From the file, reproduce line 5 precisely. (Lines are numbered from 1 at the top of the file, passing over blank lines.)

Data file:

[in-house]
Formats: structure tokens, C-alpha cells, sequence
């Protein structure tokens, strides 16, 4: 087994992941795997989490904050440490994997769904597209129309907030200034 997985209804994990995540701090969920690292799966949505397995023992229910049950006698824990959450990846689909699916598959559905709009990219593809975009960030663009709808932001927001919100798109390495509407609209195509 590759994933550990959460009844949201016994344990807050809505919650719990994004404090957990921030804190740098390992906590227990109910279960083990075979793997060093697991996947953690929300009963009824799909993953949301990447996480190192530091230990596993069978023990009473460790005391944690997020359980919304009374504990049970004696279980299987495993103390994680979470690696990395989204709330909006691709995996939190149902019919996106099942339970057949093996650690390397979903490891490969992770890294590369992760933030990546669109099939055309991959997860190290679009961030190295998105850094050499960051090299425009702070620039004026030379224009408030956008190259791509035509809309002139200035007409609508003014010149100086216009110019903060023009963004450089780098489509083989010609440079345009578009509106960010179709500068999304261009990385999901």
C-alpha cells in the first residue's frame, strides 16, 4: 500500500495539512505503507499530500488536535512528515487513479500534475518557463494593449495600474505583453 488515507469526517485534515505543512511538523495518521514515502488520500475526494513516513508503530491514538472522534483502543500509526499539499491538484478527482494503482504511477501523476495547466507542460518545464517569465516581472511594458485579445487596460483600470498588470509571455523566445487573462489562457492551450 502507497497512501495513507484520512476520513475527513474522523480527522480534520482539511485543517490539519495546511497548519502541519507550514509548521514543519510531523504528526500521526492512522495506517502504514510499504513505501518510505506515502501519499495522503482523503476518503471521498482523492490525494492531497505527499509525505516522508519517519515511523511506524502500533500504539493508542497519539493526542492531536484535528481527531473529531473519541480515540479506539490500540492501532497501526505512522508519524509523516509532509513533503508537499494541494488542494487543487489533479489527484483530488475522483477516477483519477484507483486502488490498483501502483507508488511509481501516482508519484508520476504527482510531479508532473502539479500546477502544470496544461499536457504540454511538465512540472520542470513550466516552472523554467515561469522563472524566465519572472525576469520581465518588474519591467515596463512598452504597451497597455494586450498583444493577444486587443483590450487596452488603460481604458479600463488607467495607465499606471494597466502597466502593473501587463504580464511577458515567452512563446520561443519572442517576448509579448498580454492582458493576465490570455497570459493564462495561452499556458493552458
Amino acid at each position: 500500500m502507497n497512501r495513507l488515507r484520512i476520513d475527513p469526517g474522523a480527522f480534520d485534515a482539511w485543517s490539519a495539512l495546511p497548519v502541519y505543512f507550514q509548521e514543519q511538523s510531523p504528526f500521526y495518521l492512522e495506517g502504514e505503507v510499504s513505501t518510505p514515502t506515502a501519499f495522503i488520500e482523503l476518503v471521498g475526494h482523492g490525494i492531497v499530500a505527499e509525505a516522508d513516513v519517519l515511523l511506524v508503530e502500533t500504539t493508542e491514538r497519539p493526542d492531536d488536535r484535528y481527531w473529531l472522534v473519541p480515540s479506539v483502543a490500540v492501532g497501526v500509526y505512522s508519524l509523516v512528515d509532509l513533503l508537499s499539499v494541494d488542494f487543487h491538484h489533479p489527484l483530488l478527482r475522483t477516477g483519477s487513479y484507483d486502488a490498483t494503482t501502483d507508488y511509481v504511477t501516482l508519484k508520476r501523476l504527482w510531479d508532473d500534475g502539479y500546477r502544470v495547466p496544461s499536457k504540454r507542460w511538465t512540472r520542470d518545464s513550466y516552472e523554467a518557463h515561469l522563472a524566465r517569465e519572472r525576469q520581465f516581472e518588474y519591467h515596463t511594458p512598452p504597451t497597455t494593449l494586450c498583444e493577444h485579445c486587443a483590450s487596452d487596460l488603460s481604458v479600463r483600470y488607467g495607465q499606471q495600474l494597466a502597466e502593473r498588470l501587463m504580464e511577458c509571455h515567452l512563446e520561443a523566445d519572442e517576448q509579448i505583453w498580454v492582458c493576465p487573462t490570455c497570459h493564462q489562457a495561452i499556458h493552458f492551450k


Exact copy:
Amino acid at each position: 500500500m502507497n497512501r495513507l488515507r484520512i476520513d475527513p469526517g474522523a480527522f480534520d485534515a482539511w485543517s490539519a495539512l495546511p497548519v502541519y505543512f507550514q509548521e514543519q511538523s510531523p504528526f500521526y495518521l492512522e495506517g502504514e505503507v510499504s513505501t518510505p514515502t506515502a501519499f495522503i488520500e482523503l476518503v471521498g475526494h482523492g490525494i492531497v499530500a505527499e509525505a516522508d513516513v519517519l515511523l511506524v508503530e502500533t500504539t493508542e491514538r497519539p493526542d492531536d488536535r484535528y481527531w473529531l472522534v473519541p480515540s479506539v483502543a490500540v492501532g497501526v500509526y505512522s508519524l509523516v512528515d509532509l513533503l508537499s499539499v494541494d488542494f487543487h491538484h489533479p489527484l483530488l478527482r475522483t477516477g483519477s487513479y484507483d486502488a490498483t494503482t501502483d507508488y511509481v504511477t501516482l508519484k508520476r501523476l504527482w510531479d508532473d500534475g502539479y500546477r502544470v495547466p496544461s499536457k504540454r507542460w511538465t512540472r520542470d518545464s513550466y516552472e523554467a518557463h515561469l522563472a524566465r517569465e519572472r525576469q520581465f516581472e518588474y519591467h515596463t511594458p512598452p504597451t497597455t494593449l494586450c498583444e493577444h485579445c486587443a483590450s487596452d487596460l488603460s481604458v479600463r483600470y488607467g495607465q499606471q495600474l494597466a502597466e502593473r498588470l501587463m504580464e511577458c509571455h515567452l512563446e520561443a523566445d519572442e517576448q509579448i505583453w498580454v492582458c493576465p487573462t490570455c497570459h493564462q489562457a495561452i499556458h493552458f492551450k